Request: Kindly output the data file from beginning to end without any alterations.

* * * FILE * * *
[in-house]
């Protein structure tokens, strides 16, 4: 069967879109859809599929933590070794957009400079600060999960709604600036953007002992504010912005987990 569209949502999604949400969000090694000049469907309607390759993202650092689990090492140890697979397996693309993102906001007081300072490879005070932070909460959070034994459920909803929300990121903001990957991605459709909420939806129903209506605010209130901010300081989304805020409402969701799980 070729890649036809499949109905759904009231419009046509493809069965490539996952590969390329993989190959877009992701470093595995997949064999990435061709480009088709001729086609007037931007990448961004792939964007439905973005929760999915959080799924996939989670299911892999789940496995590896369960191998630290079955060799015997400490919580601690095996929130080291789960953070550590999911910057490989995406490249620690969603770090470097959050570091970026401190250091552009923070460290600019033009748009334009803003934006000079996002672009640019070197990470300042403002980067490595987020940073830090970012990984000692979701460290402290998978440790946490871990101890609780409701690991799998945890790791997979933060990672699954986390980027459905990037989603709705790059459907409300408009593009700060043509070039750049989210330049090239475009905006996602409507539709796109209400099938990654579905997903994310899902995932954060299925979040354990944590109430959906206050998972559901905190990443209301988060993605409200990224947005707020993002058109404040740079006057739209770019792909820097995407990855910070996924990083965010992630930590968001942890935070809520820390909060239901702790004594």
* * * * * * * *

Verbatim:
[in-house]
């Protein structure tokens, strides 16, 4: 069967879109859809599929933590070794957009400079600060999960709604600036953007002992504010912005987990 569209949502999604949400969000090694000049469907309607390759993202650092689990090492140890697979397996693309993102906001007081300072490879005070932070909460959070034994459920909803929300990121903001990957991605459709909420939806129903209506605010209130901010300081989304805020409402969701799980 070729890649036809499949109905759904009231419009046509493809069965490539996952590969390329993989190959877009992701470093595995997949064999990435061709480009088709001729086609007037931007990448961004792939964007439905973005929760999915959080799924996939989670299911892999789940496995590896369960191998630290079955060799015997400490919580601690095996929130080291789960953070550590999911910057490989995406490249620690969603770090470097959050570091970026401190250091552009923070460290600019033009748009334009803003934006000079996002672009640019070197990470300042403002980067490595987020940073830090970012990984000692979701460290402290998978440790946490871990101890609780409701690991799998945890790791997979933060990672699954986390980027459905990037989603709705790059459907409300408009593009700060043509070039750049989210330049090239475009905006996602409507539709796109209400099938990654579905997903994310899902995932954060299925979040354990944590109430959906206050998972559901905190990443209301988060993605409200990224947005707020993002058109404040740079006057739209770019792909820097995407990855910070996924990083965010992630930590968001942890935070809520820390909060239901702790004594």